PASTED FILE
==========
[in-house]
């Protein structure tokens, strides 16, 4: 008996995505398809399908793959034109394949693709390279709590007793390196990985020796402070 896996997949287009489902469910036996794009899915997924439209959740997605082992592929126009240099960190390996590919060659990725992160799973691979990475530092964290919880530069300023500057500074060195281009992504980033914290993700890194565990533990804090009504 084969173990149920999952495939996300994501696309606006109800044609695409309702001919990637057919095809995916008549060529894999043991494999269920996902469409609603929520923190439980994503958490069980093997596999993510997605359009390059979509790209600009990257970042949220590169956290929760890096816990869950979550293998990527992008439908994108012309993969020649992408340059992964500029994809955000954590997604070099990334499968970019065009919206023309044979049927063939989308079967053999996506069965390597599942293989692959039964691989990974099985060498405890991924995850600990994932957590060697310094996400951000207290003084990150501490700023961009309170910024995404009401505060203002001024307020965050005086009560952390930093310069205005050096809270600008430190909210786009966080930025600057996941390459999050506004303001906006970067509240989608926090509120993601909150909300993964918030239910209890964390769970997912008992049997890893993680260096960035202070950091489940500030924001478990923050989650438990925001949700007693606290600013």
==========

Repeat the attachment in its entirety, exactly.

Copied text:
[in-house]
């Protein structure tokens, strides 16, 4: 008996995505398809399908793959034109394949693709390279709590007793390196990985020796402070 896996997949287009489902469910036996794009899915997924439209959740997605082992592929126009240099960190390996590919060659990725992160799973691979990475530092964290919880530069300023500057500074060195281009992504980033914290993700890194565990533990804090009504 084969173990149920999952495939996300994501696309606006109800044609695409309702001919990637057919095809995916008549060529894999043991494999269920996902469409609603929520923190439980994503958490069980093997596999993510997605359009390059979509790209600009990257970042949220590169956290929760890096816990869950979550293998990527992008439908994108012309993969020649992408340059992964500029994809955000954590997604070099990334499968970019065009919206023309044979049927063939989308079967053999996506069965390597599942293989692959039964691989990974099985060498405890991924995850600990994932957590060697310094996400951000207290003084990150501490700023961009309170910024995404009401505060203002001024307020965050005086009560952390930093310069205005050096809270600008430190909210786009966080930025600057996941390459999050506004303001906006970067509240989608926090509120993601909150909300993964918030239910209890964390769970997912008992049997890893993680260096960035202070950091489940500030924001478990923050989650438990925001949700007693606290600013």